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15. In denial over Web use? You could be addicted

By Mark Alberstat

Drugs and gambling are common enough addictions most people have heard about and seen talked about in countless segments of daytime talk shows. Internet addiction, however, is one that is not often talked about but is more common today than it was just a few years ago.

The increase is somewhat due to a growing number of people on high-speed accounts and an ever-growing number of instant messaging programs, some of which come tightly integrated into the newer Microsoft operating systems.

Internet addiction is a far-reaching term that takes in several disorders that tend to manifest themselves when the person is on the Internet.

The Center for Online Addiction has broken Internet addiction into five basic categories. It should be noted that a person could have one or more of these addictions.

Net-gaming addiction is one of the most common types. We have all heard of computer gamers staying up for 24 hours or more playing a game until they nearly collapse, and parents or friends have to make some type of intervention.

With the advent of online gaming, this group of addicts has grown. Today, gamers can play against each other no matter where they are in the world or what time it is.

This group is wide enough to take in people addicted to online gambling, e-trading and e-auction sites. Playing the latest version of Quake, or some other interactive game, for endless hours may seem like a waste of time to some. However, other addicts may lose thousands of dollars gambling or stock trading, which can be disruptive to the individual's family and future.

A related group of individuals are those simply addicted to computer games that are not interactive. Games like solitaire and Minesweeper are loaded with Windows and some people find themselves unable to pull away from the screen, trying again and again to beat their own high score.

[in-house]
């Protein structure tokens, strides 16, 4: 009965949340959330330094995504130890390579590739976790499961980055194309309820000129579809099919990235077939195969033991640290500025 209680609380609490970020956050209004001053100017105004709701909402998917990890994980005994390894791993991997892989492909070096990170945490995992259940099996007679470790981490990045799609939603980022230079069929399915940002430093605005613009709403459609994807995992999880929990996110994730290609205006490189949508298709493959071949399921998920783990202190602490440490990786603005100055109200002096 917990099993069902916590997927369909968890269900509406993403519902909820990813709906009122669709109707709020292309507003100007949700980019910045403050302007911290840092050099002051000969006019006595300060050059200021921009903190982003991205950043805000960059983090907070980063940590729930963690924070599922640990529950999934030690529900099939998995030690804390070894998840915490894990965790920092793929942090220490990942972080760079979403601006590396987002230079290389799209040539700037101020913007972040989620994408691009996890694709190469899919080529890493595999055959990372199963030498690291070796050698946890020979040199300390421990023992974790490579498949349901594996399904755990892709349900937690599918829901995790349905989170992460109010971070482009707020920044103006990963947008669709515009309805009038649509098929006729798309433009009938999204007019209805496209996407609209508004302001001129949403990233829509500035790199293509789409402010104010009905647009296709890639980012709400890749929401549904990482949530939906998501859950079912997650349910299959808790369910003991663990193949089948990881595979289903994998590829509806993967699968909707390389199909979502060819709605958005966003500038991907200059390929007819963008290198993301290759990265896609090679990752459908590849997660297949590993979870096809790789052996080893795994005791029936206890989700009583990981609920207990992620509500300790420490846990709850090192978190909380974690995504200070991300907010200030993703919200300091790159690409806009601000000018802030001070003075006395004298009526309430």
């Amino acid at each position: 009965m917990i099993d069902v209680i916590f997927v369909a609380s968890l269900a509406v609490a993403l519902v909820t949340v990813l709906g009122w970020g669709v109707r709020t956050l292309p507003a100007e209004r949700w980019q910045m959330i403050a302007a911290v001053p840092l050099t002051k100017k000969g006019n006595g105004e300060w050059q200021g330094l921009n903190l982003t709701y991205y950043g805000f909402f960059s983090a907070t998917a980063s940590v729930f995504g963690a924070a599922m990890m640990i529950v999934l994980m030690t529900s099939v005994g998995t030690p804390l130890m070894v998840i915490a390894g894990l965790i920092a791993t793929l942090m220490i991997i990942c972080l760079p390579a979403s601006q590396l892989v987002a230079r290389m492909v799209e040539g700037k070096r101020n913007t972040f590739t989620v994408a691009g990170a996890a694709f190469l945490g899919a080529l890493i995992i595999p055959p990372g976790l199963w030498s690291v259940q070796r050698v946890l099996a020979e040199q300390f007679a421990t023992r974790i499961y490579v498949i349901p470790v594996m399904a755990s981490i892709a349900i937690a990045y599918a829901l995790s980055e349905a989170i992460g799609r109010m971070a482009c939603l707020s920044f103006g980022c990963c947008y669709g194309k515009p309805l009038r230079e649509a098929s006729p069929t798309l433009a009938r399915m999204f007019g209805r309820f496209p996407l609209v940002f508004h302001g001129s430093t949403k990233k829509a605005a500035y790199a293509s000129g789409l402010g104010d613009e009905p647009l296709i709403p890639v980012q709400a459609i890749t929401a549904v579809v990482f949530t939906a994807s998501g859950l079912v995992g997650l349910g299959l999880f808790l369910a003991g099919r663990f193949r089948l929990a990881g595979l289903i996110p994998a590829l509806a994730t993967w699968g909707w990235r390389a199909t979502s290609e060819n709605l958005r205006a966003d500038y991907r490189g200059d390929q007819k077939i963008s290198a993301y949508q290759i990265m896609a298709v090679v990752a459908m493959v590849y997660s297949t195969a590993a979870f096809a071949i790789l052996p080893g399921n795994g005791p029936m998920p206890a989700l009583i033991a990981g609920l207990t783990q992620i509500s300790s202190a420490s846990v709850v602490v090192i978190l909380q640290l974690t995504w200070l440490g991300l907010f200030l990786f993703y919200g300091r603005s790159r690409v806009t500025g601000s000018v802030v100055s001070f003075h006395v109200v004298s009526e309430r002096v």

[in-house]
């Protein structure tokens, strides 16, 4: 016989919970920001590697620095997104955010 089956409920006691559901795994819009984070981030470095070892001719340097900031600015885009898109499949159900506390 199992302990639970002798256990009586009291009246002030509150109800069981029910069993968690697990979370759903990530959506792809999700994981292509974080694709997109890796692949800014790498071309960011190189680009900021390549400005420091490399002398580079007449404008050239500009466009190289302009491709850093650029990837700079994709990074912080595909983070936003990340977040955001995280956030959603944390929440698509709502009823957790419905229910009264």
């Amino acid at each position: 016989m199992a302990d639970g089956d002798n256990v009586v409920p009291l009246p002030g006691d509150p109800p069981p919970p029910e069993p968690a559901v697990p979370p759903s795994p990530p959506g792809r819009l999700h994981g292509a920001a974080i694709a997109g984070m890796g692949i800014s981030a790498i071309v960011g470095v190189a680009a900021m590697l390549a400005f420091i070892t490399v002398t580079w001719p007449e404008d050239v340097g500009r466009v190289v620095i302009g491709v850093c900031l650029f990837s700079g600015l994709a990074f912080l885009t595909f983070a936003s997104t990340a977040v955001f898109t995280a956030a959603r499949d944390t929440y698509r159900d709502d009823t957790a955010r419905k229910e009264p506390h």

Chat rooms are quickly becoming the source of new addicts. People will spend hours in chat rooms making friends and talking with people from around the globe.

Problems arise when the user views these relationships as more important than their own friends or family.

Related to this group are those who go into chat rooms for cyber sexual relations. These people often engage in cyber relationships at the expense of their real ones, creating marital problems. These individuals may also spend a lot of time online viewing adult Web sites or download pornography.

A final group of people who may become addicted to the Internet are those who are fascinated and overwhelmed by the amount of information available today. This is a new type of compulsive behaviour in which individuals are preoccupied with collecting and organizing information from the Internet. It is often termed information overload, with the individual's productivity suffering from this behaviour.

The following is a list of behaviours that may indicate you or someone else may have an Internet addiction problem. They should not be considered to be an exhaustive test of conditions or a firm yardstick for the disability.

  • Using the online services every day without any days off.

  • Losing track of time while online.

  • Going out less and less.

  • Spending less time on meals at home or at work, and eating in front of the monitor.

  • Denying spending too much time on the Net.

  • Others complaining you're spending too much time in front of the monitor.

  • Checking on e-mail many times a day.

  • Looking forward with great anticipation to the next online session.

  • Logging onto the Net while already busy at work.

  • Sneaking online when spouse or family members are not at home, with a sense of relief.

On the Web: - Cyberwidows - Illinois Institute for Addiction Recovery - Center for Online Addiction - Internet addiction survey

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Originally published 17 August 2003


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